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Hello everyone, 

I noticed a weird trend as soon as we start talking about code protection issues within html5 games /simple-page applications . Everyone seems to say that "as soon as it is Javascript, you can't hide anything" .  Meaning  you can't prevent someone to uncover the hidden solution to level 5 by looking at your code, or simply to copy it. This spawns a lot of issues, especially piracy and game-design related. 

So, what are the most effective protection mechanisms you can add to your html5 game?

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There isn't that much you can do to protect your code (at least not yet #WebAssembly). But there are a few steps you can take to make it a bit more difficult:

  • Code Obfuscation
  • If you're working on a multi-player game make it as server-authoritative as possible

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Try focusing on protecting the transactions, rather than the code or assets.  First identify the transactions of value within the product, then create an intrinsic protection strategy for each.  Easier said than done, but today the chances are that most of our work is not worth the time to properly protect, so there is little damage to us if it isn't.  Besides, anyone who has actively tried to get their work copied will know how hard it is.

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the most effective (guaranteed 99.99 % against stolen code) : put the game on servers like nvidia grid then stream the video of the game, the client side is just the inputs. Needs good bandwidth though.

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On 10/31/2016 at 5:48 PM, totor said:

the most effective (guaranteed 99.99 % against stolen code) : put the game on servers like nvidia grid then stream the video of the game, the client side is just the inputs. Needs good bandwidth though.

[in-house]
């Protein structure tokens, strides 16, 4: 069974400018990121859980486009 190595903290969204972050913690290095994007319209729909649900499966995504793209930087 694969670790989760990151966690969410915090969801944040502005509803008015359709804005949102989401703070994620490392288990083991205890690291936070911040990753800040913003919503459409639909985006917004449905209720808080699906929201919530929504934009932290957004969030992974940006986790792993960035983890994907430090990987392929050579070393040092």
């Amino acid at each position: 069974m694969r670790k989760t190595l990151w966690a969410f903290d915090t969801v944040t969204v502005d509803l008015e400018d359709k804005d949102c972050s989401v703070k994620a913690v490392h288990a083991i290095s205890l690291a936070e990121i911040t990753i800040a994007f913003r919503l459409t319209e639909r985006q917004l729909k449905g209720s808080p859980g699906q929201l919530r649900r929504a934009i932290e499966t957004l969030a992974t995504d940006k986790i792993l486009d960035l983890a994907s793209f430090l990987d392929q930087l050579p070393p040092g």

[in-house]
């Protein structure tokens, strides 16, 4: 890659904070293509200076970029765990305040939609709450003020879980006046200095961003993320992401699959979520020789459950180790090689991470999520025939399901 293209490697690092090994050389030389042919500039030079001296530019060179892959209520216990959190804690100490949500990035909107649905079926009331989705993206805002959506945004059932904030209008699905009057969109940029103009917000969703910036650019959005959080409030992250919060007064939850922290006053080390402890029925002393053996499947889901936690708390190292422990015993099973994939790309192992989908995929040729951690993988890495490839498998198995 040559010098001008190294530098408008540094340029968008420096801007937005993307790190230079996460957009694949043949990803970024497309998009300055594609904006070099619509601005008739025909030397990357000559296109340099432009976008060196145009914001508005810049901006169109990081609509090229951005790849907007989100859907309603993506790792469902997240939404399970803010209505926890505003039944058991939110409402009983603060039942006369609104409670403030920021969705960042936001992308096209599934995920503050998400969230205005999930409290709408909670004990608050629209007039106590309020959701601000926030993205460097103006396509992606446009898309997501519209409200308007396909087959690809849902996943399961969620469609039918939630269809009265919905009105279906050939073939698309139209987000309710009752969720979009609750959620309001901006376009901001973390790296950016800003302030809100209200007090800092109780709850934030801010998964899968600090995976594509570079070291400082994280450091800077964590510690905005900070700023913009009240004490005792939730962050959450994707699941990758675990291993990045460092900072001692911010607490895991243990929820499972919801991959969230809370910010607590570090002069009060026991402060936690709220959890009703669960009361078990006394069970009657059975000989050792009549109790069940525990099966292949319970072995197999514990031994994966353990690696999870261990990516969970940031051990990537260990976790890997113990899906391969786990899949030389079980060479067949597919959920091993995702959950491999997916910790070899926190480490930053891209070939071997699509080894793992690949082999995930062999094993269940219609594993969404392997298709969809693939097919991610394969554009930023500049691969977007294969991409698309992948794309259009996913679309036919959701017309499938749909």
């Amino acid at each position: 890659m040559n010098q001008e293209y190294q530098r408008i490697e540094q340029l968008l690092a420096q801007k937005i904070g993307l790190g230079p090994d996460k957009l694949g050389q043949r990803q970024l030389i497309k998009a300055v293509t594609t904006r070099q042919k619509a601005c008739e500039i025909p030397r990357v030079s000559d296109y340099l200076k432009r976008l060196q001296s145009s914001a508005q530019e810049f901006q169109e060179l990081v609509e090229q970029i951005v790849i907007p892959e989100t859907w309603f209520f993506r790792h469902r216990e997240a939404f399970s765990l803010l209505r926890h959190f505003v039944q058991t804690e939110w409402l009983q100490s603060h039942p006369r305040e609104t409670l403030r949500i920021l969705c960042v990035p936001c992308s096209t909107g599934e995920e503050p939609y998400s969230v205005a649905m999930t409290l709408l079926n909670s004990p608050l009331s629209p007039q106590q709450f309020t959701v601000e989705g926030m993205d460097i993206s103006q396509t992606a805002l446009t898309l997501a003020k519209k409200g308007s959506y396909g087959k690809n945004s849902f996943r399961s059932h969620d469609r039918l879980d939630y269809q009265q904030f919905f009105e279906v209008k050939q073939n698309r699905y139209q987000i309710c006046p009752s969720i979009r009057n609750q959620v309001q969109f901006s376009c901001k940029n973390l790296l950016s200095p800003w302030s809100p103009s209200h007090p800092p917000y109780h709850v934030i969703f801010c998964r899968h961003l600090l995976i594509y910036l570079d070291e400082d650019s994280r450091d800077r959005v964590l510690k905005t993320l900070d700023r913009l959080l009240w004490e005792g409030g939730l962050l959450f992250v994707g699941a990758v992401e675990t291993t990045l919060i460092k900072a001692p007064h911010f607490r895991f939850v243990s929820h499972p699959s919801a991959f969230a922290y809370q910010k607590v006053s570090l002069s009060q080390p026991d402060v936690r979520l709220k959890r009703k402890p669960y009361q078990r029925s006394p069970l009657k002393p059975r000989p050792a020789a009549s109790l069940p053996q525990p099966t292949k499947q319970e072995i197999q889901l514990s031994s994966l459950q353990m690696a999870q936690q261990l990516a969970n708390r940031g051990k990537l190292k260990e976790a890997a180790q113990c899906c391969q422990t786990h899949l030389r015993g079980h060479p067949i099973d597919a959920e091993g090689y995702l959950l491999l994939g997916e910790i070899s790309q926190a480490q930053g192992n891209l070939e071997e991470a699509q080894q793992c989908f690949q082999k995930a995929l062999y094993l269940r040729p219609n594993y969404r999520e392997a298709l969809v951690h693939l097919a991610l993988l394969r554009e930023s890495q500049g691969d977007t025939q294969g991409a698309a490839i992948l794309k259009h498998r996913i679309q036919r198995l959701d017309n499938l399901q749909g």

Bandwidth will be an issue, especially on emerging countries/low connections

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On 10/26/2016 at 10:12 PM, PrimeArwyn said:

This spawns a lot of issues, especially piracy and game-design related. 

Actually piracy is, in some ways, easier to prevent than traditionally. Traditionally you ship all your game and it runs stand-alone, but with a web game you potentially ship only part of your game to your user, the rest is hidden away behind a communication protocol and there are loads of ways to protect that, we wouldn't have any workable version of the internet without those concerns having been met long before mainstream gaming came to networks (actually, in part, we have MUD gaming to thank for much of the way the internet works, including security).

Server validation is the key for me, you can make sure your game only runs where you want it to run (mostly) and you can mitigate cheating. Obfuscation is easy, adds other benefits, and makes it difficult for people to learn how to break your systems, but, really, do you care if your code is stolen? Think of it this way, many of us grew up hacking around on games and getting the source for a game, even if it was unplayable, was like getting the best present. I'm not suggesting shipping source to the browser but if people steal your code what does it really matter? With sitelock/server-validation they can't play it, i.e. they can't take money away from you, at worst they could use your code to create a clone which maybe takes traffic but, seriously, who does that? (maybe I'm naive or idealistic). If I wanted to clone your game I'd rewrite it and there'd be naff all you could do about it except invite the healthy competition and improve your game faster than I improve mine.

Be a force for good, share your code, protect your transactions.

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I totally agree with mattstyles and as an additonal remark: There is no point in stealing code because you will get almost everything already in the web for free and most of the time even well documented (just browse github for a lifetime). And at some point of complexity it would be much more effort understanding, maintaining and supporting stolen code  then simply rewriting the "idea" by yourself you trying to steal. In terms of money the value lies in the idea, business-model etc. not in the code.

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